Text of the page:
Health care reform remains a major topic in the news. Even more so with the recent presidential election. (Don’t worry…this is not an opinion piece.)
I think we can all agree that in order for an initiative of this magnitude to be successful you must, of course, have software systems with seamless interfaces in place. In addition, you need a clear understanding of the impacts to all stakeholders and a project implementation plan to roll-out new systems and processes. How many times have we developed or purchased the perfect software solution only to find out very quickly, after the fact, that it adversely impacted a group of stakeholders or they were unprepared to begin utilizing the new system?
One aspect of the Affordable Care Act (ACA), or Obamacare, is the required conversion from paper-based, analog documentation to electronic medical or health records (EMR/EHR) and the compliance thereof by the industry. I would like to share with you some of the lessons I have learned from implementing an EMR/EHR in hopes that your team can avoid some of the expensive errors that I’ve witnessed.
As the related details of the ACA started to come together, it became evident that the workforce to implement and support such a massive effort did not exist. At the time, most medical records were still paper-based. The effort of ramping up this workforce exponential (and quickly) was charged to the Office of National Coordinator or ONC (a subgroup under the Office of Health and Human Services). It became known officially as the Workforce Development Program. For more details, I recommend reading this Evaluation of the IT Professionals in Health Care (“Workforce”) Program prepared by NORC at the University of Chicago.
I was brought in as a consultant for a network of physicians who needed my assistance in making the conversion on their end. Incorporating the new technology and processes into the actual medical offices was not only cumbersome, but it was required as part of the ACA. Don’t forget, many of these doctors and their staff have lived in a paper-based world for a very long time and aren’t comfortable with this new digital effort.
Some of the most critical lessons learned as part of the implementation to make the health care reform successful for our stakeholders were:
1. Develop a quick and decisive decision making process at all levels.
Time is money. Make decisions in a timely manner that will not delay the implementation, yet ensures buy-in from stakeholders.
For the EMR/EHR project, we put in place a process that allowed major stakeholders to set goals and direction, yet allowed a knowledgeable team to nimbly and quickly configure the EHR/system with governance oversight. Large organizations may need several levels of governance to accommodate many stakeholders (e.g., physicians, nurses, hospitals, clinical and financial leadership, information services, revenue cycle, patient access, administration, legal, etc.), while smaller practices will have a more compressed and simple structure. Without proper governance, implementations can flounder, take longer than expected, experience cost overruns, and not deliver an EHR that meets expectations.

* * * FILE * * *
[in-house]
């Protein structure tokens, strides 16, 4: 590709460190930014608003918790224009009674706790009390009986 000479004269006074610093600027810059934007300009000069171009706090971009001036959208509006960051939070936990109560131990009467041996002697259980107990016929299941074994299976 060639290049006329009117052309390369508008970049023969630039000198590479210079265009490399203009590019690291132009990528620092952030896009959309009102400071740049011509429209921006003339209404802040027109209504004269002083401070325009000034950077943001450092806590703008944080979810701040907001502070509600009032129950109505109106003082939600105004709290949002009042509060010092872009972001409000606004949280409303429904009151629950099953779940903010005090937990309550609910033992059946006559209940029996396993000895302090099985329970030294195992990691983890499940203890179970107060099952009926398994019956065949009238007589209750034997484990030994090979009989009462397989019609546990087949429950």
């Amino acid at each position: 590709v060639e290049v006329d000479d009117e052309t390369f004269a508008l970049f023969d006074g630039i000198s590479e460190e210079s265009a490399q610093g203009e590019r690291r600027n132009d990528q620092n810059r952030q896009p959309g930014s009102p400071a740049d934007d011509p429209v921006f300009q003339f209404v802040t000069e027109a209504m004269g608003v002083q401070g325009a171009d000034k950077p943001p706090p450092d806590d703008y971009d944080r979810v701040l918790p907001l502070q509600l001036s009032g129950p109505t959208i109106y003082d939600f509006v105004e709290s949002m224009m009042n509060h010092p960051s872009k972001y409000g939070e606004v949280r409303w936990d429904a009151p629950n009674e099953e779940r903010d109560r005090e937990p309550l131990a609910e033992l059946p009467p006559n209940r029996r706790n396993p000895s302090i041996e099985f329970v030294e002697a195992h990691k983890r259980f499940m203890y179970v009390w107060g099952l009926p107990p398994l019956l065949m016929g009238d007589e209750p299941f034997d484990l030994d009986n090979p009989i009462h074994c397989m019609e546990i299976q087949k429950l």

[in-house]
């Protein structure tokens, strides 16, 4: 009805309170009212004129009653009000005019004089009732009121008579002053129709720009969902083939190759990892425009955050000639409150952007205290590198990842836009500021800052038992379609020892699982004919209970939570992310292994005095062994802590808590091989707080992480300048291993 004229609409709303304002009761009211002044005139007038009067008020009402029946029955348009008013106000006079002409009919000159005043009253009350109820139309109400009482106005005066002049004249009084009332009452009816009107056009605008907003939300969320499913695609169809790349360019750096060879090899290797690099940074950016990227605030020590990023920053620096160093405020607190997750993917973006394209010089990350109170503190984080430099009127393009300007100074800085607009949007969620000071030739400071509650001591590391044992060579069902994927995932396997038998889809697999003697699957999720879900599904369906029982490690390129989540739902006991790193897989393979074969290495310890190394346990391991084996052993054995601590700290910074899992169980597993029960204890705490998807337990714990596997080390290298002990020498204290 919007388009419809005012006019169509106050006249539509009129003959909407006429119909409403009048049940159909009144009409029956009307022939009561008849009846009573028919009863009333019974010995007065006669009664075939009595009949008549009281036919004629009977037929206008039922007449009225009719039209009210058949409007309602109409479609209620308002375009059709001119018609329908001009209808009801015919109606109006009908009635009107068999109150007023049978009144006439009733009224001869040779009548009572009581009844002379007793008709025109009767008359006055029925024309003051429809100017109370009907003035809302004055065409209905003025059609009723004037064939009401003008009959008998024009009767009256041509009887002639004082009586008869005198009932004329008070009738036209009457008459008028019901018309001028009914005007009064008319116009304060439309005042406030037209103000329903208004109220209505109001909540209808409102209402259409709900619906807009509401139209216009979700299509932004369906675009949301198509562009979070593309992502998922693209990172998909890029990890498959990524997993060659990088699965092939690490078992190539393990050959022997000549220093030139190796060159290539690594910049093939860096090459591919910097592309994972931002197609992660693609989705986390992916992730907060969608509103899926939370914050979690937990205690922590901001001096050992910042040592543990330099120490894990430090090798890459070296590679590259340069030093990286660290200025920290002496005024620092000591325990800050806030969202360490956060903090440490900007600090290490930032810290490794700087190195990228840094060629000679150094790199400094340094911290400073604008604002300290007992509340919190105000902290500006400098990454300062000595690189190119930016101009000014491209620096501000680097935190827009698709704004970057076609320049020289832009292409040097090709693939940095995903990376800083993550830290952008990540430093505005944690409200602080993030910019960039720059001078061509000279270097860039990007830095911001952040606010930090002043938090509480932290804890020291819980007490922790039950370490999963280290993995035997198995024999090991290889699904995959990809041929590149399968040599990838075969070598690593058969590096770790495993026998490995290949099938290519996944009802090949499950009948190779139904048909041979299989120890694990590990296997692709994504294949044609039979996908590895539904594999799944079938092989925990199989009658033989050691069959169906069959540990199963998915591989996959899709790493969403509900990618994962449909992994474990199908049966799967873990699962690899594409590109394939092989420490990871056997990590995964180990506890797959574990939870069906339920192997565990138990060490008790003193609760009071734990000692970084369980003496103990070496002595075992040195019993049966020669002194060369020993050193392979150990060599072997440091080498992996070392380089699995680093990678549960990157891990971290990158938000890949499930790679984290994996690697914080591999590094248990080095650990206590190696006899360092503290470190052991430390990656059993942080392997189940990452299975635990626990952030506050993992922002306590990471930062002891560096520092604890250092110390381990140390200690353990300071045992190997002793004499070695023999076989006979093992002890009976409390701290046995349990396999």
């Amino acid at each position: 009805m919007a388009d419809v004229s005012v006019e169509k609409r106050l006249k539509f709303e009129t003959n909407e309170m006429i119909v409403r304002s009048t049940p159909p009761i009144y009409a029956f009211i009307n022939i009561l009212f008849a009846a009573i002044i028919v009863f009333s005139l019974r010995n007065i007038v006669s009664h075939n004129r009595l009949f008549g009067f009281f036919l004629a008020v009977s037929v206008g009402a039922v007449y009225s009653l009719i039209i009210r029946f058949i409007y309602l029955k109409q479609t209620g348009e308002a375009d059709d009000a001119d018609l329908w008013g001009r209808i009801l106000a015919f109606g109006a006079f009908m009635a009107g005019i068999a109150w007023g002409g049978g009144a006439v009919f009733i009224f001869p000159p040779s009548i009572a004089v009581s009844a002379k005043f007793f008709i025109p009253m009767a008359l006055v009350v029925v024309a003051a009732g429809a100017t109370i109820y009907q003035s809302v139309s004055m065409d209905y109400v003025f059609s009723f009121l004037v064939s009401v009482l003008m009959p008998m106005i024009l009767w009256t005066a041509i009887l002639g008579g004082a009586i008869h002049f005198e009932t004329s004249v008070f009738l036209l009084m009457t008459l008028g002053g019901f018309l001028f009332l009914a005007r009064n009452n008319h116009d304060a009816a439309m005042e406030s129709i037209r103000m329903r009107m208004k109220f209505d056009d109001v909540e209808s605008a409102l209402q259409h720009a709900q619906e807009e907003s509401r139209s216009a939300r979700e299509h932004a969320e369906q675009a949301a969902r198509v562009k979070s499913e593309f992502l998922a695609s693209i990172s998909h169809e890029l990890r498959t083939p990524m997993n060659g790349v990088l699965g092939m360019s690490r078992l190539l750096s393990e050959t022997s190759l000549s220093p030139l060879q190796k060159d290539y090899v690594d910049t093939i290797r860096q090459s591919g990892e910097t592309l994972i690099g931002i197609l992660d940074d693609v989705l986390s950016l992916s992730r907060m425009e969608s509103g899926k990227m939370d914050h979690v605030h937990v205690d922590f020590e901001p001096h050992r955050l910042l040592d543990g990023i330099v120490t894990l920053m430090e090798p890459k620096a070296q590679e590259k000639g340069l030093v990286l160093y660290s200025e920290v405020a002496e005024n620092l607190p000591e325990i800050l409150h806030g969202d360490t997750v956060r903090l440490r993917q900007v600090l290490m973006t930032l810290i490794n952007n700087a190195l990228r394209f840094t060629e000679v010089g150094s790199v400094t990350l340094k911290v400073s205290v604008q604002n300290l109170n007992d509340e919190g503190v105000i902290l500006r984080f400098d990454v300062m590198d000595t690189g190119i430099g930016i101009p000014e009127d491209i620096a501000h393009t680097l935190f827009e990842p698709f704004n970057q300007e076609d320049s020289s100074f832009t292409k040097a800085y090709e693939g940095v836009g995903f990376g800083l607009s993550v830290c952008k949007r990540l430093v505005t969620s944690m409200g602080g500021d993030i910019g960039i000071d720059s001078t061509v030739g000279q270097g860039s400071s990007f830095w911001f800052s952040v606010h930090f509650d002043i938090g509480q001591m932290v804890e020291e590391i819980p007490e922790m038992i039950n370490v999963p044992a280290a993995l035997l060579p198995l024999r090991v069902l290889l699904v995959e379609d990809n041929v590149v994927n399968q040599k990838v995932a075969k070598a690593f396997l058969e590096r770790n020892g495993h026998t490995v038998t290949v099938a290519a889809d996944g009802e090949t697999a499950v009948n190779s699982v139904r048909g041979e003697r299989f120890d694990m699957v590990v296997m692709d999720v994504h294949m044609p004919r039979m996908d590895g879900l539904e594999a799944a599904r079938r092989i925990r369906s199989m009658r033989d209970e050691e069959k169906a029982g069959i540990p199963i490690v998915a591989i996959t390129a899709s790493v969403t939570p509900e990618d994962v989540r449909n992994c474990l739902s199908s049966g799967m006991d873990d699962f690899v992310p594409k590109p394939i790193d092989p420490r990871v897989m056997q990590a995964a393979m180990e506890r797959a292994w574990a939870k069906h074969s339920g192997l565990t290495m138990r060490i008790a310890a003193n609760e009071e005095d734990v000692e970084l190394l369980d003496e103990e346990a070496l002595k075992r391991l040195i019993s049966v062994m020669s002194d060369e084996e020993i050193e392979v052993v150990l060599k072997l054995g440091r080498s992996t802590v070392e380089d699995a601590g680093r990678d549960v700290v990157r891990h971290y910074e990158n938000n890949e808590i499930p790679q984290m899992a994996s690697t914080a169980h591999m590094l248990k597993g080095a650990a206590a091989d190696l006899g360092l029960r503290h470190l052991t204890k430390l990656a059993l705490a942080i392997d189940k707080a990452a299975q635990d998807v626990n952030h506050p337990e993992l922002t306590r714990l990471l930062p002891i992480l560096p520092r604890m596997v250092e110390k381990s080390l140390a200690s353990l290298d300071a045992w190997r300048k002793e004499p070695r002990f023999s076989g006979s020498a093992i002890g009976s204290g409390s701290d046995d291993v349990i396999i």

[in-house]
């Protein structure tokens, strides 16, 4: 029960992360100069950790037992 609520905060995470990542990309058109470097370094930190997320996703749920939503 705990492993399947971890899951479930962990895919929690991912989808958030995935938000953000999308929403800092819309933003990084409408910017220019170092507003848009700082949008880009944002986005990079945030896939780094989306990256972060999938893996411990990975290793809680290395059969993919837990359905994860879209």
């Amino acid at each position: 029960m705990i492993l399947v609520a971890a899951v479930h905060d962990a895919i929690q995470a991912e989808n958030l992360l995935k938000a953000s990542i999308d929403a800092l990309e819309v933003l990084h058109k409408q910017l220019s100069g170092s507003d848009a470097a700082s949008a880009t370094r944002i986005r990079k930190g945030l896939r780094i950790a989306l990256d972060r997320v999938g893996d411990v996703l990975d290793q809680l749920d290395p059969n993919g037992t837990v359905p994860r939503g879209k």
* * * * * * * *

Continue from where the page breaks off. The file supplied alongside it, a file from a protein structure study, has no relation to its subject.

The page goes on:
Use our Decision Making Process Template to help facilitation and track your project implementation plan decision making.
2. Leadership Counts. Get representative leaders involved and have them send a consistent message.
All too often, the newest member of a group, such as the new partner, colleague, or division member (who might have been a resident or fellow a scant few months before) – is “nominated” to lead an implementation effort. The logic makes sense; the newest member may have the lightest schedule and is more likely to be “computer savvy,” by virtue of youth. However, computer knowledge is not the critical factor. The most important attributes for an effective lead is knowledge of the practice/business area, and the respect of his or her peers.
In order to configure an EHR that actually worked in the practice, direct involvement from the clinical staff was essential. An efficient process involved appointing a clinician to work directly with the implementation team.
3. Implementation Needs to be Business Driven – not seen as an “IS Project”
To overcome the reluctance to adopt new technology, the process must be perceived as being led by the stakeholders and for stakeholders, and not something imposed on them by an Information Services department or the vendor. Ignoring this lesson will lead to a sub-optimal and probably little used system.
4. Identify Process Improvements BEFORE conversion to a new system.
Computerizing a bad workflow can make that process even more inefficient. The best time for transformation is right now, before system implementation begins. The alternative is a poorly conceived system or major cost overruns.
Many practices look at the EHR implementation as an opportunity to optimize their clinical and business processes and workflows. This can greatly aid the conversion to an EHR by correcting inefficient or confusing workflows. Trying to do it on the fly (or, “when we get to it”) can increase the time it takes to implement the EHR and significantly add to the cost.
5. Don’t try to do everything at once. Set the right expectations.